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REFERENCE LINKING PLATFORM OF KOREA S&T JOURNALS
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Journal of Microbiology and Biotechnology
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The Korean Society for Applied Microbiology and Biotechnology
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Volume & Issues
Volume 23, Issue 12 - Dec 2013
Volume 23, Issue 11 - Nov 2013
Volume 23, Issue 10 - Oct 2013
Volume 23, Issue 9 - Sep 2013
Volume 23, Issue 8 - Aug 2013
Volume 23, Issue 7 - Jul 2013
Volume 23, Issue 6 - Jun 2013
Volume 23, Issue 5 - May 2013
Volume 23, Issue 4 - Apr 2013
Volume 23, Issue 3 - Mar 2013
Volume 23, Issue 2 - Feb 2013
Volume 23, Issue 1 - Jan 2013
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Diversity of Halophilic Archaea in Fermented Foods and Human Intestines and Their Application
Lee, Han-Seung ;
Journal of Microbiology and Biotechnology, volume 23, issue 12, 2013, Pages 1645~1653
DOI : 10.4014/jmb.1308.08015
Archaea are prokaryotic organisms distinct from bacteria in the structural and molecular biological sense, and these microorganisms are known to thrive mostly at extreme environments. In particular, most studies on halophilic archaea have been focused on environmental and ecological researches. However, new species of halophilic archaea are being isolated and identified from high salt-fermented foods consumed by humans, and it has been found that various types of halophilic archaea exist in food products by culture-independent molecular biological methods. In addition, even if the numbers are not quite high, DNAs of various halophilic archaea are being detected in human intestines and much interest is given to their possible roles. This review aims to summarize the types and characteristics of halophilic archaea reported to be present in foods and human intestines and to discuss their application as well.
Fungal Diversity of Rice Straw for Meju Fermentation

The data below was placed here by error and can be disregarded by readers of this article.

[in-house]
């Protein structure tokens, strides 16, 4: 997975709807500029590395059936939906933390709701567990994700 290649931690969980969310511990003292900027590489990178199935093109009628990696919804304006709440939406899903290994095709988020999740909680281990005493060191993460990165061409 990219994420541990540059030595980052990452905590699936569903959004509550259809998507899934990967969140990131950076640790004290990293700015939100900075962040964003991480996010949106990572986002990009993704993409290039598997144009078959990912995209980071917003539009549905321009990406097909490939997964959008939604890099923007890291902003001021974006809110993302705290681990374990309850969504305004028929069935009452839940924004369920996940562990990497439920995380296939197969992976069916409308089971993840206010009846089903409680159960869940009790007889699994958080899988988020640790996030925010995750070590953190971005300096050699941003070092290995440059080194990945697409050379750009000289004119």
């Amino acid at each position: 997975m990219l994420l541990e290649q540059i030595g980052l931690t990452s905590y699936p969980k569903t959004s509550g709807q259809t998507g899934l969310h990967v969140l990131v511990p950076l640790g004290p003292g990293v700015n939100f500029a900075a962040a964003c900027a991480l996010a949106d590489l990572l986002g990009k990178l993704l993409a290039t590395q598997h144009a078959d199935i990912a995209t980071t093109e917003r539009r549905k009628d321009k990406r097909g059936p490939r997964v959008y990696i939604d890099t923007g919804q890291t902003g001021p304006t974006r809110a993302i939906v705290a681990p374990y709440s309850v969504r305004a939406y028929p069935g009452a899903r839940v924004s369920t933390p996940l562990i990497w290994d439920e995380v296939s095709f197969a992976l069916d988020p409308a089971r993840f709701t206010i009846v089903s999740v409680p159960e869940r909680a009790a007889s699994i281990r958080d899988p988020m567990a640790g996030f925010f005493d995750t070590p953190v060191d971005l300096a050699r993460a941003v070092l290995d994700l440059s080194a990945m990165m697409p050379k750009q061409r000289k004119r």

Kim, Dae-Ho ; Kim, Seon-Hwa ; Kwon, Soon-Wo ; Lee, Jong-Kyu ; Hong, Seung-Beom ;
Journal of Microbiology and Biotechnology, volume 23, issue 12, 2013, Pages 1654~1663
DOI : 10.4014/jmb.1307.07071
Rice straw is closely associated with meju fermentation and it is generally known that the rice straw provides meju with many kinds of microorganisms. In order to elucidate the origin of meju fungi, the fungal diversity of rice straw was examined. Rice straw was collected from 12 Jang factories where meju are produced, and were incubated under nine different conditions by altering the media (MEA, DRBC, and DG18), and temperature (
). In total, 937 strains were isolated and identified as belonging to 39 genera and 103 species. Among these, Aspergillus, Cladosporium, Eurotium, Fusarium, and Penicillium were the dominant genera. Fusarium asiaticum (56.3%), Cladosporium cladosporioides (48.6%), Aspergillus tubingensis (37.5%), A. oryzae (31.9%), Eurotium repens (27.1%), and E. chevalieri (25.0%) were frequently isolated from the rice straw obtained from many factories. Twelve genera and 40 species of fungi that were isolated in the rice straw in this study were also isolated from meju. Specifically, A. oryzae, C. cladosporioides, E. chevalieri, E. repens, F. asiaticum, and Penicillium polonicum (11.8%), which are abundant species in meju, were also isolated frequently from rice straw. C. cladosporioides, F. asiaticum, and P. polonicum, which are abundant in the low temperature fermentation process of meju fermentation, were frequently isolated from rice straw incubated at